Dear Hollywood: Get the hell out of Georgia. Now.
“I understand the tax breaks are terrific, the geography diverse, the cost of living cheap and heaven knows it’s hard to beat an ice-cold glass of sweet tea when you need a pick-me-up. But by criminalizing abortion after six weeks, Georgia Gov. Brian Kemp just turned the millions you save, and the billions you infuse into the state economy, into blood money…”
She addresses productions that shoot in the state
“It is not a good look for the “Hollywood of the South,” and many in the entertainment industry have already threatened to boycott. The WGA took issue with the “draconian anti-choice” law, Alyssa Milano sent Kemp a letter signed by more than 50 well-known actors, and David Simon engaged on Twitter.
The MPAA also issued a more toothless statement, noting that the law may be delayed by the courts and that it is “monitoring the situation.” And studios, including Disney, which threatened to take its business out of Georgia if the state passed an anti-LGBTQ law in 2016, haven’t said much this week.
In other words, reap those tax breaks while ye may.
Whether or not the law is delayed or struck down, Georgia is sending a message to its fellow Americans and those fellow Americans should respond.
And not by continuing to pour billions into the Georgia economy and allowing the Georgia tourist bureau to use shows like “Stranger Things,” “The Walking Dead,” and “Ozark” and movies like “Ant-Man” and “Avengers: Infinity War” to lure visitors.
It’s one thing if your show or movie is actually set in Atlanta. It’s another if you are using Georgia to pose for Missouri or Indiana or wherever else you once asked Toronto to fake.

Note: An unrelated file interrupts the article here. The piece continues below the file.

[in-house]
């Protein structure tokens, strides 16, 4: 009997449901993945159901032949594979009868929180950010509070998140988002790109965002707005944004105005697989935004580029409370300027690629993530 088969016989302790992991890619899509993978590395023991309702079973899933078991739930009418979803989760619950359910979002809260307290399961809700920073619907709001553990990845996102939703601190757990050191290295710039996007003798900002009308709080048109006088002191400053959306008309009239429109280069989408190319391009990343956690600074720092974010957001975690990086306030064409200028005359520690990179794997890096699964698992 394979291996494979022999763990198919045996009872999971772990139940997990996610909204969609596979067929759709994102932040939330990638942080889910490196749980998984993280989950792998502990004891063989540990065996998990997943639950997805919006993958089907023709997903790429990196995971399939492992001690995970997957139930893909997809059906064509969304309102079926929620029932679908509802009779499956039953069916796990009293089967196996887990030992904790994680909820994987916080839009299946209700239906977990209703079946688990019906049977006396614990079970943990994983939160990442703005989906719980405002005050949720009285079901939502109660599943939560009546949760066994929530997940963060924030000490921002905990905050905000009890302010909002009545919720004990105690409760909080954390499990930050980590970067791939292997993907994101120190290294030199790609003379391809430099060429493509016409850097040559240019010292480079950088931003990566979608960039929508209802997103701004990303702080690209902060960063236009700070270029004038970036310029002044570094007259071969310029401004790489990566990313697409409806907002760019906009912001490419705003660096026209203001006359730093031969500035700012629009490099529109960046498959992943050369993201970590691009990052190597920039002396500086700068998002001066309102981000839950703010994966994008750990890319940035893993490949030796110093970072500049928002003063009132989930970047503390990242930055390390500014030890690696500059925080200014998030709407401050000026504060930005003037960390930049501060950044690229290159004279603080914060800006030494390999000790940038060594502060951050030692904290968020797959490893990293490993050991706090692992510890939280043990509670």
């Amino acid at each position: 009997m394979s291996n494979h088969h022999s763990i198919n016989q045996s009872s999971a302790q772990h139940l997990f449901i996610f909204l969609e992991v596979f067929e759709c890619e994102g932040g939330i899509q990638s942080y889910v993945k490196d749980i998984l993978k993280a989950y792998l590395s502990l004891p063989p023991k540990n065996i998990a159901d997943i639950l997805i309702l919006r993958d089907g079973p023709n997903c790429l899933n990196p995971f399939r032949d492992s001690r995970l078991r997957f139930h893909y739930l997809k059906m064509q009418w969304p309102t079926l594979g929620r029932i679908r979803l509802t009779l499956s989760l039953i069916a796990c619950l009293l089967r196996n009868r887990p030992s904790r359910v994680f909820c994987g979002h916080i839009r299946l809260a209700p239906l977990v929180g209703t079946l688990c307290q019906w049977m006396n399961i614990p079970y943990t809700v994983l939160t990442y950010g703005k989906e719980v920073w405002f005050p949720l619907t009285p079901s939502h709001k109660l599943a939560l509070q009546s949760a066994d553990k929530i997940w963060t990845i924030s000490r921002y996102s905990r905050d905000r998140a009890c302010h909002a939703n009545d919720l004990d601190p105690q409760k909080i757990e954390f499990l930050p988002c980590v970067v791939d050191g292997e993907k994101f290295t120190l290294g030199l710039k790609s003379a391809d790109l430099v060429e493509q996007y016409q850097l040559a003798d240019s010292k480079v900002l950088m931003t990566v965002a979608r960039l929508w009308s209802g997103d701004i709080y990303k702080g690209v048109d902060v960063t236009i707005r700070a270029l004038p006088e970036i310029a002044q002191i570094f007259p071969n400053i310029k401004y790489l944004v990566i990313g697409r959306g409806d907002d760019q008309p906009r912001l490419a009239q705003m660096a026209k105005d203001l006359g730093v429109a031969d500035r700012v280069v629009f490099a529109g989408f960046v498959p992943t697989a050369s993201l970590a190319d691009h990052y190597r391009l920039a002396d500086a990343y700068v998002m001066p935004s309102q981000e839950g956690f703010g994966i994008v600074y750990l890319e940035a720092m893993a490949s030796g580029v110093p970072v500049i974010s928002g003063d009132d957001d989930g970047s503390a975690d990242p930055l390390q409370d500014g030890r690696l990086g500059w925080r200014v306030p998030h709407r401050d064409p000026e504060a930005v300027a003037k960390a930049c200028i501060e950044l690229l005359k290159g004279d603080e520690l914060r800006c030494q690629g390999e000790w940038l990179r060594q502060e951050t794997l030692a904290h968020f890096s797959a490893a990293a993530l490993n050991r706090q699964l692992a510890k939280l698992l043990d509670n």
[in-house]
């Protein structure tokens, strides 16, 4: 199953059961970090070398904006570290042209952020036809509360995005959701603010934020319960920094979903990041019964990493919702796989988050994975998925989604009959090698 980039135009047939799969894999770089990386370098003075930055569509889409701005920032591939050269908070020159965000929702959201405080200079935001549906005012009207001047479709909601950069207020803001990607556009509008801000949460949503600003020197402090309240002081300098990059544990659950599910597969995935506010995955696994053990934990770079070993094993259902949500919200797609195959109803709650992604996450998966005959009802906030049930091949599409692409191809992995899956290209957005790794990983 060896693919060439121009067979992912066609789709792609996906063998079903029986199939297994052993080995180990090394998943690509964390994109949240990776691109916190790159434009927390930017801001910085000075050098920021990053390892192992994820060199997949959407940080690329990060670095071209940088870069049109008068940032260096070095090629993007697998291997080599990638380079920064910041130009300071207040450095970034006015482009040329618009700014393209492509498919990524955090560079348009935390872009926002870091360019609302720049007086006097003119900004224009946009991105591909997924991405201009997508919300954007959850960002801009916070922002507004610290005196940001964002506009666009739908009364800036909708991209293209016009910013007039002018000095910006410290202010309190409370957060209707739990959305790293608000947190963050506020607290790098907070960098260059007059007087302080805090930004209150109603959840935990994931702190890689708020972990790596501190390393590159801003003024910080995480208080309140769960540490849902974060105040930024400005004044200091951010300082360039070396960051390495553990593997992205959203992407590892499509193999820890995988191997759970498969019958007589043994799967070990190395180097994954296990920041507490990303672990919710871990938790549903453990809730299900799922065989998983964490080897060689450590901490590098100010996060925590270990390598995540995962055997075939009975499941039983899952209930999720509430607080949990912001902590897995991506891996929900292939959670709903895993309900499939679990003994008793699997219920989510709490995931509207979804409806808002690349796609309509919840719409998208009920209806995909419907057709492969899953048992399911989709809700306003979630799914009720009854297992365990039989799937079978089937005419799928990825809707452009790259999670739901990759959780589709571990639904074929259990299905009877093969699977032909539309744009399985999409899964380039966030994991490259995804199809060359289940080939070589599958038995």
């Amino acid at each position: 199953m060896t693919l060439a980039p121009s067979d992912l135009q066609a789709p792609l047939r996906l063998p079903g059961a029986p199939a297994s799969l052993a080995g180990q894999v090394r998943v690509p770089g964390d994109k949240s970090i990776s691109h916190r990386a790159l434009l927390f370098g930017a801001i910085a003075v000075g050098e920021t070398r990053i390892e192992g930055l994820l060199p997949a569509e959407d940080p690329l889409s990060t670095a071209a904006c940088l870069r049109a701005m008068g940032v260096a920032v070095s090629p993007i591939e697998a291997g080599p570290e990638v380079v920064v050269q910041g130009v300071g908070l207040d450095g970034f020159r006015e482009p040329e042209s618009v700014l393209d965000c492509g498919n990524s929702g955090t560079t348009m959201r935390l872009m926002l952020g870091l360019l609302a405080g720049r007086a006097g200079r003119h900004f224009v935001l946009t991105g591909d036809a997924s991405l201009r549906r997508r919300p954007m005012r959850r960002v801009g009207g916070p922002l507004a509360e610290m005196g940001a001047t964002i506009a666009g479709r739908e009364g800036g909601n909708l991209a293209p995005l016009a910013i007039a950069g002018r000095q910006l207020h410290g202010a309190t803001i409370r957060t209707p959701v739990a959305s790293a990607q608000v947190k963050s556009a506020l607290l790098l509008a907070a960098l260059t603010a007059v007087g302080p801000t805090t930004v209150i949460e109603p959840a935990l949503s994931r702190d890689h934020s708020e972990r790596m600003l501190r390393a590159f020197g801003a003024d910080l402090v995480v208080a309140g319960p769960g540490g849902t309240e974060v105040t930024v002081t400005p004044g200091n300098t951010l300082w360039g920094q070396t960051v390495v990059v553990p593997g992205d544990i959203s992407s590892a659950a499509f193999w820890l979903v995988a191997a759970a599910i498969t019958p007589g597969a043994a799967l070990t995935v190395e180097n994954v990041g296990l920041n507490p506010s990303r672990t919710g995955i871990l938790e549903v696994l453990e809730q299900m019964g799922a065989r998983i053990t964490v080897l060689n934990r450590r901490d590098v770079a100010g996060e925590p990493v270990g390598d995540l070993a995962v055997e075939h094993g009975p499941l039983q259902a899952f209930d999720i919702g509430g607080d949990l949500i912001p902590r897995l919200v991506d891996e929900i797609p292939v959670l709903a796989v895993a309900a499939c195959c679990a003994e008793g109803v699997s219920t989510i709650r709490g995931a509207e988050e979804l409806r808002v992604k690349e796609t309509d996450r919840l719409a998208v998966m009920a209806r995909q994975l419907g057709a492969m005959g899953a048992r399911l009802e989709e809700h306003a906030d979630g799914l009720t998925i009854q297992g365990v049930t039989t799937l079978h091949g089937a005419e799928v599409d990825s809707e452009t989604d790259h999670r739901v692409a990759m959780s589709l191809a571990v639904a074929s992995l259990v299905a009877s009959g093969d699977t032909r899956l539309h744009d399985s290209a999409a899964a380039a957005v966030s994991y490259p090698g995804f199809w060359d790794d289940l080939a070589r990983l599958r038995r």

Yes, Georgia has coastlines and forests and hills and hollers, but you know what? So do a lot of states. My home state of Maryland is called America in Miniature for a reason, and they have sweet tea there as well.
Yes, many people in the local creative community would lose their jobs, but many of those workers are also women, and turning a blind eye on a law designed to frighten, punish and harm millions of women to preserve even 90,000 temporary jobs (even “The Walking Dead” won’t last forever) makes no sense.
Those production jobs won’t disappear: they will just go to other worthy workers in other states. But if Hollywood can use its financial muscle to try to protect millions of women by making the new law deeply unappealing to Georgia’s lawmakers, it must.
And let’s be honest, no one decided to shoot in Georgia because of a desire to aid local workers. Georgia became a center of production only a decade ago when the state significantly upped its tax breaks. And if those tax breaks dried up, Hollywood would be out of there in a hot second, local workers be damned.
So it’s really all about the money, and that money means something very different now. The majority of Americans believe abortion should be legal and any woman who has ever been pregnant will tell you that the six-week rule effectively bans all abortions.
Hollywood, my friend, boycotts work in all sorts of ways. In an oversaturated screen culture, even really good shows and films struggle to find large sustaining audiences. In an age of digital disruption, networks, studios and streaming services are constantly fighting for domination.
So maybe it’s not the best idea to continue supporting a state that just produced an unconstitutional, lethal piece of legislation aimed directly at women.
And she says they need to get the fuck out – NOW!
“Instead of “monitoring the situation” to see whether the law holds or not, Hollywood needs to leave now and return only when it is over-turned.
Hollywood executives should ask themselves how much those tax breaks will be worth if more than half the country decides to vote with their remote and boycott those shows and films made by people who decided to take a tax break rather than take a stand.”
My industry has to pull out of Georgia now! Dear Hollywood: Georgia's new abortion law means you have to stop shooting there. Now – Los Angeles Times https://t.co/WMxSCenlTr— Candis Cayne (@candiscayne) May 11, 2019
You can read the whole column here.